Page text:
Kate Henderson is the researcher on our "Pop Up" project. As one of the interns, I interviewed Kate to gain an understanding of how she got involved in the project. After completing a history degree, Kate told me that she pursued a career in education and began teaching in several schools around Derbyshire. She took … Continue reading The Record Agent turns Agent of Wonder!
Yesterday, whilst introducing our new 'Pop up' project Interns Danielle & Kristian to the wonders of the store room, we got to see and hold a document, signed by Anne of Cleves, fourth wife of Henry VIII, in 1551. Relinquishing her rights to particular land and property, this gem of a record wrapped in its own … Continue reading Quitclaim: the Interns delight
Today is Florence Nightingale’s 197th birthday, and (not coincidentally) also International Nurses Day – to mark the occasion, here is one of our 50 Treasures posts, about the Florence Nightingale correspondence held here. You can read any of the letters at Boston University’s very user-friendly website, http://archives.bu.edu/web/florence-nightingale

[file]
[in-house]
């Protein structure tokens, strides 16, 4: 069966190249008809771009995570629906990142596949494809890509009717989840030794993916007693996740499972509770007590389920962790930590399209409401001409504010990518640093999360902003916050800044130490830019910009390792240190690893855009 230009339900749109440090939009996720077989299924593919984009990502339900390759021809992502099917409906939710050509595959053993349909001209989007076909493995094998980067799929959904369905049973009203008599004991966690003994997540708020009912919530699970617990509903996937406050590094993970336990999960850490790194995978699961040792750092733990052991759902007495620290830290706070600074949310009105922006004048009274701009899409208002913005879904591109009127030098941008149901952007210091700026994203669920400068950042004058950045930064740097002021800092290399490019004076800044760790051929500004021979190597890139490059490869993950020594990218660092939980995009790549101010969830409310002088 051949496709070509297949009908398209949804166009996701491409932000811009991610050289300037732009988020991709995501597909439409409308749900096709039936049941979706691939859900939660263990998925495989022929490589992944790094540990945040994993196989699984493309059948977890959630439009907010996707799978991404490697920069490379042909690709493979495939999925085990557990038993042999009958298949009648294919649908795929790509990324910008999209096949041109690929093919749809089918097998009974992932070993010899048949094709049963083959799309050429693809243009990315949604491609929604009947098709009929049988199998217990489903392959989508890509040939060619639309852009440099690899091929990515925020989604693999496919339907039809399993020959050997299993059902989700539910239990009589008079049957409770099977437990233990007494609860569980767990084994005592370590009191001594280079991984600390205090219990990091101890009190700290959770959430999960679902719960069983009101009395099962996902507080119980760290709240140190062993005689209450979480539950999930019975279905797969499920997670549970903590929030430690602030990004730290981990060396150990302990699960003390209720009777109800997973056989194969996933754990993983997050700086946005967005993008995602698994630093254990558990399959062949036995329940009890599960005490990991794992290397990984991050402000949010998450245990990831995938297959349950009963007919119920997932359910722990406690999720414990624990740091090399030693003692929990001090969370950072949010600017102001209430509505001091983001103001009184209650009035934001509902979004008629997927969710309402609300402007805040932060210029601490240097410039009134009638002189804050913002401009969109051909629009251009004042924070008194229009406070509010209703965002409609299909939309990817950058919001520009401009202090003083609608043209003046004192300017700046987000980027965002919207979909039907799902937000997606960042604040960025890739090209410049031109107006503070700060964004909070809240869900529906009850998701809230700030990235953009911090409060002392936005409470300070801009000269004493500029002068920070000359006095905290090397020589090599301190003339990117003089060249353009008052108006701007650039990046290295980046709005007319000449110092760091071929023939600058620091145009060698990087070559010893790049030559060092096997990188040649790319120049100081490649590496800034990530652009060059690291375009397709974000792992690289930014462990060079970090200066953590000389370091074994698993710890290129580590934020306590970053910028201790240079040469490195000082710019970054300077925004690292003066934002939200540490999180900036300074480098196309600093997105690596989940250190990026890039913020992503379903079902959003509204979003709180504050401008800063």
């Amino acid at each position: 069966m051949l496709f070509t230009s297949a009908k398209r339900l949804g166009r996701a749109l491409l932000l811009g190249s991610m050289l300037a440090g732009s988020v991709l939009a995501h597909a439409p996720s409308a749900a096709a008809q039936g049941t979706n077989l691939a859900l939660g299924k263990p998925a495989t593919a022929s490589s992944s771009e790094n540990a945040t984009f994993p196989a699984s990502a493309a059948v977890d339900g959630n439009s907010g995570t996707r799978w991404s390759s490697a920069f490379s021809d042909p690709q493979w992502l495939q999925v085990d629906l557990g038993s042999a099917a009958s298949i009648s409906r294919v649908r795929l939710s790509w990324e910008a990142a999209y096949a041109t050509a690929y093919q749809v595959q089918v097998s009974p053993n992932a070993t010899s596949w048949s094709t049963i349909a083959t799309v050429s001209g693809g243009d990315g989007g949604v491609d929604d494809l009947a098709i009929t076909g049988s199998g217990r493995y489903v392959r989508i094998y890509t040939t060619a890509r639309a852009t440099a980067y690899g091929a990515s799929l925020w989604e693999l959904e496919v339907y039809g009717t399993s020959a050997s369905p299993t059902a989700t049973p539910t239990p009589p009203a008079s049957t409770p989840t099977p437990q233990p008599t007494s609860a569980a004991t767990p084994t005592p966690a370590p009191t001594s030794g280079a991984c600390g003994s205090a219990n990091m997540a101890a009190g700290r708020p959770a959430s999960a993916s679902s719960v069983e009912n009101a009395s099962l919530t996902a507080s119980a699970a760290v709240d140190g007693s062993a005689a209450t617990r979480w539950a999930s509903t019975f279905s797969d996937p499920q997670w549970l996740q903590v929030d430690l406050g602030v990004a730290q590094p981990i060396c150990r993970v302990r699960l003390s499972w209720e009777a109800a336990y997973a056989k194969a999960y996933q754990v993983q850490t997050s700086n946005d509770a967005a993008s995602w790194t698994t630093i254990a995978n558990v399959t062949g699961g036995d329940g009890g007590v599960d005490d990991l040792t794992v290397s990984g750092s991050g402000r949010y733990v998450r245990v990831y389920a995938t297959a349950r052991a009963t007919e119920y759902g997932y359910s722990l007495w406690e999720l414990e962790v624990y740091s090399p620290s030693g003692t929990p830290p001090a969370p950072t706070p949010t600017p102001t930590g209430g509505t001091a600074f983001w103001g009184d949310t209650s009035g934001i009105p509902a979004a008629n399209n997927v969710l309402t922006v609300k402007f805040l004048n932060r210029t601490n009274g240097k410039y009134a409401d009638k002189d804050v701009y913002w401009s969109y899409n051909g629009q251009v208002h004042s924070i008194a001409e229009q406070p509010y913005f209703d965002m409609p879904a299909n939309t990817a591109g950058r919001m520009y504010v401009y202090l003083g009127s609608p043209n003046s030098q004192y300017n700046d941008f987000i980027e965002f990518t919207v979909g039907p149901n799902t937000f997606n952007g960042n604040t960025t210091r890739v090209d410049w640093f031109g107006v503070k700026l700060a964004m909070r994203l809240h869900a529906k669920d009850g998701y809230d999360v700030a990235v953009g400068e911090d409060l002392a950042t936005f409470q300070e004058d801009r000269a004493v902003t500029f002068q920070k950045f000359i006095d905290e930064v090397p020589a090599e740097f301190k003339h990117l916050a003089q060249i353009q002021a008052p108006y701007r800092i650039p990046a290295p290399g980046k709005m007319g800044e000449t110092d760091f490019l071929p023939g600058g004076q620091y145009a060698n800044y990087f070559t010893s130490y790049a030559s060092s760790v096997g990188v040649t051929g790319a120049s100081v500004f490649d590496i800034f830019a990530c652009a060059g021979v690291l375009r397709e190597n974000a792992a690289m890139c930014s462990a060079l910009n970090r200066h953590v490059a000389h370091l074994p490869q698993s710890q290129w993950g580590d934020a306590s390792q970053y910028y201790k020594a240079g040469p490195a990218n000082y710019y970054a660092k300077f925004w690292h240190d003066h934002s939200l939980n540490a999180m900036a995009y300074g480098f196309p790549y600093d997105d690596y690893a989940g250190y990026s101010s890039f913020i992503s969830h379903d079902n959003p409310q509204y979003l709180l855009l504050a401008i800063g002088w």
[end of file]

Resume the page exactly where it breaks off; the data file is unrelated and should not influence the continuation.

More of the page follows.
Florence Nightingale’s letters to Crich surgeon C B N Dunn are a fascinating read, for their social history content as well as for the insights they can provide into the life of their author. You can find out more about them in some of our previous blog posts. In this example (D2546/ZZ/54), Nightingale tells Dunn of candidates for membership of the local Women’s Club – not a recreational club, but a benefit society, which provided a form of insurance against sickness and death. It was hoped that Dunn could “pass” people as being in good health on joining the club. Collection D1575 (deriving from the Nightingale family’s estates) includes the rules of Lea Friendly Society dated 1832 – this society may well have been the forerunner of the Women’s Club mentioned in the letter.
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